New writers and people writing for a science subject with which they are unfamiliar, especially those who don't have a science background, frequently fall into the trap of using inappropriate layperson terms in their paraphrasing of scientific concepts. These manifest in two ways: (A) Using a pronoun that appears to be descriptive of the answerline but in fact has either a separate meaning in science, or is just inappropriate for that topic. (B) Using verbs that are inaccurately applied to a concept and/or change the meaning of the clue. Don't simplify a clue without verifying that the paraphrasing you use represents what you're trying to say in a precise and lossless manner. This becomes especially important in math and CS, where layperson terms like "property" or "condition"* or "construct" or "proved" or "scenario"** can have completely different meanings or be non-applicable. Mathematical statements are precise for a reason!
Several different writing problems can arise for people with science backgrounds, with the most pervasive one being complacency. This happens when writers feel so comfortable with a topic that they trust their memory and neglect to fact-check clues. Although it substantially speeds up question-writing, depending on where their knowledge came from it can have negative consequences. Here are a couple other traps:
- Personal class notes. These are especially pernicious because they give the illusion of accuracy and unambiguousness. Unfortunately, even at the graduate and professional level coursework is not thorough enough to justify relying on just class notes or even lecture slides. A good example of this is using a symptom or sign that your med school courses really hammer home as being an indication of a particular disease. You might feel that this means it's specific, but a lot of the time a less common or linked disorder can also manifest with that phenotype. A less widespread issue occurs when your notes are just wrong. It could be from inaccurate transcription, a blatant error from the professor, or outdated information. Here are some examples from professors in my graduate courses:
- the "lysine zipper" present in c-fos.
- KLH is derived from "some sponge".
- an excited claim that ubiquitinated Notch is uniquely translocated to the nucleolus – this nearly made it into a NASAT tossup I wrote but was discarded when further research revealed that this was at best a mischaracterization of the process.
- Furosemide is "calcium-wasting" – while this is certainly true, it is not the only ion furosemide "wastes", and it's actually way better-known for wasting potassium.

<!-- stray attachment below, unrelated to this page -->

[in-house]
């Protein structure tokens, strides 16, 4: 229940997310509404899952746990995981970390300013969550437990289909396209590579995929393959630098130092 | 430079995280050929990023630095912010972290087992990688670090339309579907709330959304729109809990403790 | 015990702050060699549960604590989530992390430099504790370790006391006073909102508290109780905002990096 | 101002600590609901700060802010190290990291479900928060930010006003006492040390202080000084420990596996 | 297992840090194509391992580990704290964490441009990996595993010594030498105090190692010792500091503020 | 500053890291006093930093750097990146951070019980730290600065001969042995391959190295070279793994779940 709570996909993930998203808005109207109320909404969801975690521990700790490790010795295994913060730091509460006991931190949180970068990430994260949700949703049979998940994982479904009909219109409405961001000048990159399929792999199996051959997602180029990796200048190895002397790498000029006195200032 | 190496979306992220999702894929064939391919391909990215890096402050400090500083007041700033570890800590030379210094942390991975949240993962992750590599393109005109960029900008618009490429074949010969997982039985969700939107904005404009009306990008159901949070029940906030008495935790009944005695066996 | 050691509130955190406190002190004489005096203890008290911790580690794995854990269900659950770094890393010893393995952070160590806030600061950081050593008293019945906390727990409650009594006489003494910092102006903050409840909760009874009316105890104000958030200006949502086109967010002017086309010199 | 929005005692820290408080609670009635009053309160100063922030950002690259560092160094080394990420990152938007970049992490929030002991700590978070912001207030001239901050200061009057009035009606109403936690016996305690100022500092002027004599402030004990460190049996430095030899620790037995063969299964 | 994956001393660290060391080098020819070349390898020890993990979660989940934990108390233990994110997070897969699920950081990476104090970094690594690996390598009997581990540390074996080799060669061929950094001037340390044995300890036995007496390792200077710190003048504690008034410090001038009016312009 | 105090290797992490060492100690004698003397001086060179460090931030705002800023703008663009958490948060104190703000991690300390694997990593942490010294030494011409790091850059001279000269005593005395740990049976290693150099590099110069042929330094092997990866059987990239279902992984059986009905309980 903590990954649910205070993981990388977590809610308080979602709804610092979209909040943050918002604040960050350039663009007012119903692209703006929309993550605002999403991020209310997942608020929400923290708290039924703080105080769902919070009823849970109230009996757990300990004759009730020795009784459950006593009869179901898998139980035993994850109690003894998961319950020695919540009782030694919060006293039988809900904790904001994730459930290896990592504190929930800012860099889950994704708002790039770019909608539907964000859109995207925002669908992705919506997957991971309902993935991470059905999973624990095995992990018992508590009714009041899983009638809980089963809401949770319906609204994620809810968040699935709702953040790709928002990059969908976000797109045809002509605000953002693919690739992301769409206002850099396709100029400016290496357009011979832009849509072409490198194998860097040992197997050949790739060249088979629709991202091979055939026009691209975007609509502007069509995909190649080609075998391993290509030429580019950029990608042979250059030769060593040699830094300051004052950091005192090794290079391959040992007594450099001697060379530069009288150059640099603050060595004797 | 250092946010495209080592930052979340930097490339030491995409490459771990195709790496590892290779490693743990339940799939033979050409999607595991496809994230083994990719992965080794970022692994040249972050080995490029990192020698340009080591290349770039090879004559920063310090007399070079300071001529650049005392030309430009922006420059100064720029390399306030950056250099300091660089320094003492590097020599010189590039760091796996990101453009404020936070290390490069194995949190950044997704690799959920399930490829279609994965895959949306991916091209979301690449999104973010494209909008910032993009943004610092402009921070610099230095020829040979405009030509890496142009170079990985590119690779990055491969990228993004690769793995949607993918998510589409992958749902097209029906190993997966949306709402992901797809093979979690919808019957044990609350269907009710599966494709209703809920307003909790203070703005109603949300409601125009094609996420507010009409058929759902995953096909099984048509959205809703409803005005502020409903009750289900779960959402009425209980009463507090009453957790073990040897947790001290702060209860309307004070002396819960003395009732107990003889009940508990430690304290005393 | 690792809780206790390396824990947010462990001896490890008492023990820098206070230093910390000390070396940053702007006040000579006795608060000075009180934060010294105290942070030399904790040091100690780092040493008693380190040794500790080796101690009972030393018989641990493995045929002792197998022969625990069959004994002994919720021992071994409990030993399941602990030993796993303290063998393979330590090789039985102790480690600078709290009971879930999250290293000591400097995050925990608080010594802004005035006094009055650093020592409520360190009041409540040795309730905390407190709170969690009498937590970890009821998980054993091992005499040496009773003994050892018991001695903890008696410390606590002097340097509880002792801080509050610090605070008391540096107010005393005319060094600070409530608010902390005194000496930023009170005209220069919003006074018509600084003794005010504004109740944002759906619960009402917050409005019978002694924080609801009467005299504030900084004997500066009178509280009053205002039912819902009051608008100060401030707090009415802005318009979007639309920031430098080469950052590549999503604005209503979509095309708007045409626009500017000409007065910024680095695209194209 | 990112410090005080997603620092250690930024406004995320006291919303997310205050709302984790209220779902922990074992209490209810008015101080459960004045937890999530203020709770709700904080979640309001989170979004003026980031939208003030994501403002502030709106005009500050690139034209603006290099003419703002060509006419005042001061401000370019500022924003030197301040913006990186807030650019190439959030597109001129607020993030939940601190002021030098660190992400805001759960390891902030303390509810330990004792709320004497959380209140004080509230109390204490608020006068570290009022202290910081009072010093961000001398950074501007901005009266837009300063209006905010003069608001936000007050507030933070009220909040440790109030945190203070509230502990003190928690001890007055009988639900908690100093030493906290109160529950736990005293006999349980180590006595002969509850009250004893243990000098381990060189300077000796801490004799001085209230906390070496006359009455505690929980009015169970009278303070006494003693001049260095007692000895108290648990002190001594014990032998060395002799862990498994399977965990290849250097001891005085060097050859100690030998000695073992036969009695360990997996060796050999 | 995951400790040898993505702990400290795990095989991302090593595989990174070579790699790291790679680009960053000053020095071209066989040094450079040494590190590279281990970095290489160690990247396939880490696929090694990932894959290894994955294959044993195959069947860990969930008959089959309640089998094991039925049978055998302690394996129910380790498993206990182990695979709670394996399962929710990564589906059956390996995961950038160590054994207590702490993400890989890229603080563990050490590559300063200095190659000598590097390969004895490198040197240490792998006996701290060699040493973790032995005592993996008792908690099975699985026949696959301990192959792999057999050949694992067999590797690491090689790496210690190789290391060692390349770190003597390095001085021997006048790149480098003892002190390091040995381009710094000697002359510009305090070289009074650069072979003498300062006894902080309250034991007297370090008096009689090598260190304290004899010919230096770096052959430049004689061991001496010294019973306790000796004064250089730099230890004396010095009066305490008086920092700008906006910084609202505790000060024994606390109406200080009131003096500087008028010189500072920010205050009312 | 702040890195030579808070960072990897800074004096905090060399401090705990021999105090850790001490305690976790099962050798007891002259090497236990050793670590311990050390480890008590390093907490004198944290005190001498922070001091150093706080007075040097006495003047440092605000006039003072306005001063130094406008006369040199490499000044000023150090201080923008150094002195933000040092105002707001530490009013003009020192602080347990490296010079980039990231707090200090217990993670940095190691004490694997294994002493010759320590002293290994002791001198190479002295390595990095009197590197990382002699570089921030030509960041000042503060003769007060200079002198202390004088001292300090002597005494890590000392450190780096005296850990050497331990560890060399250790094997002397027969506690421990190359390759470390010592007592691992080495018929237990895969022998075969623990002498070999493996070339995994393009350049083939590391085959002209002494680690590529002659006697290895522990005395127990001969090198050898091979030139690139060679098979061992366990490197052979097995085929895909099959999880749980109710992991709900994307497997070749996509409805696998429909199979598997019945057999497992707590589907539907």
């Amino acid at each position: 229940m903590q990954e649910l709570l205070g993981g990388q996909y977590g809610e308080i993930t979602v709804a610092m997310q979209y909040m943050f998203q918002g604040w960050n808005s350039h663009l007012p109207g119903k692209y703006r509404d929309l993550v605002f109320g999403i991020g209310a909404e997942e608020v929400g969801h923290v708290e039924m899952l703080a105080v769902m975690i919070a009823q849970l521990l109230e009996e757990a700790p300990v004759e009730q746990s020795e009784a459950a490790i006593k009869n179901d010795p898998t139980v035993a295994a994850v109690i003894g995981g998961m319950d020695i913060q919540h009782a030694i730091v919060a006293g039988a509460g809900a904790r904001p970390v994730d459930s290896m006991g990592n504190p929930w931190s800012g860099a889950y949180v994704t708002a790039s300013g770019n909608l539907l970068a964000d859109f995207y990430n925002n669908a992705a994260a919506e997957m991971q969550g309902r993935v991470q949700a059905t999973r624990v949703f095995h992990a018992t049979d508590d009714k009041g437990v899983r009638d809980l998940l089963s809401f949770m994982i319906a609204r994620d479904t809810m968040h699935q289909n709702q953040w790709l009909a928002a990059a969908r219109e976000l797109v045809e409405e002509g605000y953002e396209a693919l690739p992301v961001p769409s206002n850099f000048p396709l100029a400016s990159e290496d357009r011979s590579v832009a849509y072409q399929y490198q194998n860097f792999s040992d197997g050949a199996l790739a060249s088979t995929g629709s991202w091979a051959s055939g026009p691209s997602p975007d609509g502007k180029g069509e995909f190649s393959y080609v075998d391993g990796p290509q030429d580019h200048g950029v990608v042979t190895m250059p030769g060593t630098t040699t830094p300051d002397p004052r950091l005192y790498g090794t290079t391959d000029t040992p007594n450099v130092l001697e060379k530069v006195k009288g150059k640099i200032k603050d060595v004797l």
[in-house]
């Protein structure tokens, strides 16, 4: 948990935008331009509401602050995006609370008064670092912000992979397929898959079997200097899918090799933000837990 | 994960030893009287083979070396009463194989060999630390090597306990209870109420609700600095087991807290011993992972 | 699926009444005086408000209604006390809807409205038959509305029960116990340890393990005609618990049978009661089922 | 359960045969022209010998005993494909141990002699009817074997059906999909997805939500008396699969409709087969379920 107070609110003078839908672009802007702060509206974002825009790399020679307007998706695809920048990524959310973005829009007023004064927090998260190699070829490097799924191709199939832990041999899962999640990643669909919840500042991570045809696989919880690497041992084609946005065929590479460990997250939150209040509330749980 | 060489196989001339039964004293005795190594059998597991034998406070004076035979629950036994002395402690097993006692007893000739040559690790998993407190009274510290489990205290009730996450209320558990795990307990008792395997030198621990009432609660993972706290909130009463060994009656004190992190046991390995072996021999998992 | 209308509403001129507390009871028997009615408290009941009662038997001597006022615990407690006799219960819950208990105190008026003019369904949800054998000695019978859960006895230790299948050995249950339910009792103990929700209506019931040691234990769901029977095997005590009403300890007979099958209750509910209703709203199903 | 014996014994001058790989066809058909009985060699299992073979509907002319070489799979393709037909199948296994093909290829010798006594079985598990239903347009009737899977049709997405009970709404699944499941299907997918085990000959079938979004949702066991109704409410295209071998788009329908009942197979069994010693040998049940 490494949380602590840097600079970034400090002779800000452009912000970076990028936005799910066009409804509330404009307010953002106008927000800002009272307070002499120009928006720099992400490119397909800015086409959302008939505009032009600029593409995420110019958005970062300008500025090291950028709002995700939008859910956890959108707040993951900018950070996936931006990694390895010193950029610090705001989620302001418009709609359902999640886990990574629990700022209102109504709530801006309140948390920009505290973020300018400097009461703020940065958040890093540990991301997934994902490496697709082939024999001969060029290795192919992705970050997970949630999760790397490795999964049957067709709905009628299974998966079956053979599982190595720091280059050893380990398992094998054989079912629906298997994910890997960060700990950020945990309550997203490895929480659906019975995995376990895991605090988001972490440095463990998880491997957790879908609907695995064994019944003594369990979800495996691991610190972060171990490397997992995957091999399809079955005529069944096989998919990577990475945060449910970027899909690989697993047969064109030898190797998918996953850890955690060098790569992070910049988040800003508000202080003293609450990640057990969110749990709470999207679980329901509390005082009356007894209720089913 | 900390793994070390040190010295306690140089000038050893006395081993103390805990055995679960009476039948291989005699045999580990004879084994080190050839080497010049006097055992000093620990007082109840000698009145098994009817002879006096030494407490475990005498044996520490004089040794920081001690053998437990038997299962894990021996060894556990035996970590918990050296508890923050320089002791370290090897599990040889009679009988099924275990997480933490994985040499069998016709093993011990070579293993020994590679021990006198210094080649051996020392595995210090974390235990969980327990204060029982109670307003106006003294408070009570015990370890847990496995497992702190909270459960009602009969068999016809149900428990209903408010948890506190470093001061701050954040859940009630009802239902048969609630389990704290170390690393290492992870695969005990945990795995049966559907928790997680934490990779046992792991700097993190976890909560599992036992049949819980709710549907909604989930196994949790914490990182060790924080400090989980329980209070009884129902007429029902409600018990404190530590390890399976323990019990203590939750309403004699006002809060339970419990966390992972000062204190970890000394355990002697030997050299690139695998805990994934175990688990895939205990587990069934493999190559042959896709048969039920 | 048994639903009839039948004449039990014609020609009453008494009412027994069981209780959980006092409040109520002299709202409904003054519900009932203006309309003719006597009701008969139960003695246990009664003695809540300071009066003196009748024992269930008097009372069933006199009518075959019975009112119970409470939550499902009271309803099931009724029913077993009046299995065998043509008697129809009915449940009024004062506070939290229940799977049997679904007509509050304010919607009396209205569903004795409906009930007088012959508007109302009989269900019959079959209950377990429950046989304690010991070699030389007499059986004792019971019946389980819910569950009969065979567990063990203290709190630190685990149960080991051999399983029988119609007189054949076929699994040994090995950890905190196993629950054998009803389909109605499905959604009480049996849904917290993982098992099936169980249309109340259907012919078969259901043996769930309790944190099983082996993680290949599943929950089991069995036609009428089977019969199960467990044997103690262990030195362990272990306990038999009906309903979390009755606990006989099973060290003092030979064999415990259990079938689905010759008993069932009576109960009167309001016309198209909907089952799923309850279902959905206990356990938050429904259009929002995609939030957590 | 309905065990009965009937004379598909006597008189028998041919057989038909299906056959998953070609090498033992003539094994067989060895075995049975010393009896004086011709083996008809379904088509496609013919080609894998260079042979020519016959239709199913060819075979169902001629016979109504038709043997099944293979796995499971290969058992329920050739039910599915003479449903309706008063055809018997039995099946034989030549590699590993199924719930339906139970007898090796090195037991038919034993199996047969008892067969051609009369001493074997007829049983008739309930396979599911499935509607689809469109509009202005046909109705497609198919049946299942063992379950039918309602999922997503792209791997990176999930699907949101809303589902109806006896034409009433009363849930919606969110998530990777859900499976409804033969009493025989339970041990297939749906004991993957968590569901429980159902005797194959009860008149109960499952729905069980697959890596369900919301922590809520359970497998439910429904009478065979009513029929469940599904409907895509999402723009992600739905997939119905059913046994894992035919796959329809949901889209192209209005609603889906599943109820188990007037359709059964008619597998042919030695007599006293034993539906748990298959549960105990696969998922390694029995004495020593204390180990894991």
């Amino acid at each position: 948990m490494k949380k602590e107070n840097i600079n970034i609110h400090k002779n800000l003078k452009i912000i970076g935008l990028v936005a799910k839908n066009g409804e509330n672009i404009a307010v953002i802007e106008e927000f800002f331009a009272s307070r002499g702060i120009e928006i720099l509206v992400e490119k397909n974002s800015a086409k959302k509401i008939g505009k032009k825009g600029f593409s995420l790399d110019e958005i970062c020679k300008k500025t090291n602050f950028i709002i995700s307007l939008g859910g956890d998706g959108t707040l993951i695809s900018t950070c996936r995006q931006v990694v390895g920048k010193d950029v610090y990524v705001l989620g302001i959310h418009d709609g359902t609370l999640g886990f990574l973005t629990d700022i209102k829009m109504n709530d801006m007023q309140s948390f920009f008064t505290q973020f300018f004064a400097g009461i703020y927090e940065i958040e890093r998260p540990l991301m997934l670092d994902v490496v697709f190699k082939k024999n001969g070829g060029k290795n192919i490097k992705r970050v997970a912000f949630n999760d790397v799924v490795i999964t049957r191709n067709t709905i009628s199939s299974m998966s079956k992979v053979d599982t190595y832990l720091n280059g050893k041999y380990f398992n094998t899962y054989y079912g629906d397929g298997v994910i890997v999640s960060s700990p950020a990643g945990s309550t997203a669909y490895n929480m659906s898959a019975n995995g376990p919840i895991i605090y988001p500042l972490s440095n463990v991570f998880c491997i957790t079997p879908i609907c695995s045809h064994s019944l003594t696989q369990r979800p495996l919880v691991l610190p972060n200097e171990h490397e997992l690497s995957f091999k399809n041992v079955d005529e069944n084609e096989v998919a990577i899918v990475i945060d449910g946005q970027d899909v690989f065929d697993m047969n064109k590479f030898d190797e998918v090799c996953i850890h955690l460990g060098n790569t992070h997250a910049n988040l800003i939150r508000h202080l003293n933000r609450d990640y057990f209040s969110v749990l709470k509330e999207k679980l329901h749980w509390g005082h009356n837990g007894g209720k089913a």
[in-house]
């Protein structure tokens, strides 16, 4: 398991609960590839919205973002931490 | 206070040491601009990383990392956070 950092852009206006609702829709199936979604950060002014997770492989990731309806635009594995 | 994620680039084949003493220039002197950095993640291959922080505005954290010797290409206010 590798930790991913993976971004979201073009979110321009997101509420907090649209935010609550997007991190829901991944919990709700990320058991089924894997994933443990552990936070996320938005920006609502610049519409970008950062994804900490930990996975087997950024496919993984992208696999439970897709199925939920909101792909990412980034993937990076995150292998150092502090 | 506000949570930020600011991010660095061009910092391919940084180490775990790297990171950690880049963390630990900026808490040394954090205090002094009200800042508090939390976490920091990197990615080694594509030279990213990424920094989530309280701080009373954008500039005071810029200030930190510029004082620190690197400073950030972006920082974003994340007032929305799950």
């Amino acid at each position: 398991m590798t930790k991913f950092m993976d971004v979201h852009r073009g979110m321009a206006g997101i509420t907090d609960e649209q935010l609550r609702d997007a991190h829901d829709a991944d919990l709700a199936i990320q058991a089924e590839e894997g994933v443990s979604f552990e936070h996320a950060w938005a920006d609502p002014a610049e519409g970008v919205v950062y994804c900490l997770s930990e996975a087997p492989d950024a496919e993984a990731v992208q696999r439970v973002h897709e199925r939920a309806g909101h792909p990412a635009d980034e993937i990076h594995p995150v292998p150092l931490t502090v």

- Trusting packets. Oh god please do not do this. Quizbowl is rife with errors and ambiguity, especially in the sciences. Just look at the selection of questions pointed out here that will stay unchanged in the database. A quick look through Quinterest at recent college-level bio tossups reveals things like:
TU on T cells. *All* nucleated cells present MHC I, but T cells are way better known for having antigens presented to them.ACF regionals 2014 wrote:"These cells present the major histocompatibility complex."
TU on RBCs. Literally a five-second look at the carbonic anhydrase wiki page would have shown this to be non-unique.NASAT 2014 wrote:"One enzyme found in these cells converts H2O and CO2 to H2CO3."
- Literally every clue in the ACF regionals 2016 tossup on "organ transplant rejection".
TU on ethylene. Everything except the last word in this sentence can apply to multiple things!Penn Bowl 2015 wrote:"In the biosynthesis of this compound, Met Adenosyltransferase converts methionine to SAM, which is then converted to ACC."
Somewhat tangential to all of this is answerline choice: it can be really difficult for someone who isn't actually a scientist to identify topics that are actually important, let alone clues. Unlike in many other categories where secondary and tertiary literature is fine to learn from and pop culture distillations can still be at least somewhat useful for learning clues, math and science really aren't going to be represented by non-academic sources in a way that provides adequate information. They provide surface-level material on things that aren't covered in science courses, and they neglect the information that one would learn in even an introductory class on the subject. Another issue I've noticed with layperson articles and books is that they focus on the history of a subject more than the actual science of it. Authors tend to romanticize STEM things when writing for a general audience – just look at all the books on the Fibonacci sequence*** or golden ratio or HeLa cells or string theory that relate their respective focuses to exciting ideas like black holes and time travel and a cure for cancer without addressing, for example, what Einstein's field equations look like or how a derangement in a c-myc pathway might potentiate unchecked cell division. Could these provide a good introduction to a subject? Sure! But when it comes to writing questions for a higher difficulty, make sure the items discussed in a popsci work aren't inflated in importance to fit a literary narrative. Just because IFLS or NDT or Michio Kaku talk about something doesn't mean it's necessarily actively studied or widely important, or that they've even accurately characterized it.
*Eg: to describe max flow (how does condition fit for even a layperson's understanding?).
**Eg: to describe the halting problem.
***Popsci authors LOVE this because it's got cool historicity and the sequence is easily visualized and it has all these romantic connections to nature -- but it's not important in the real world to real mathematicians. And why would it be? Most mathematicians don't study the history of math, or try to connect their research to nautilus shells.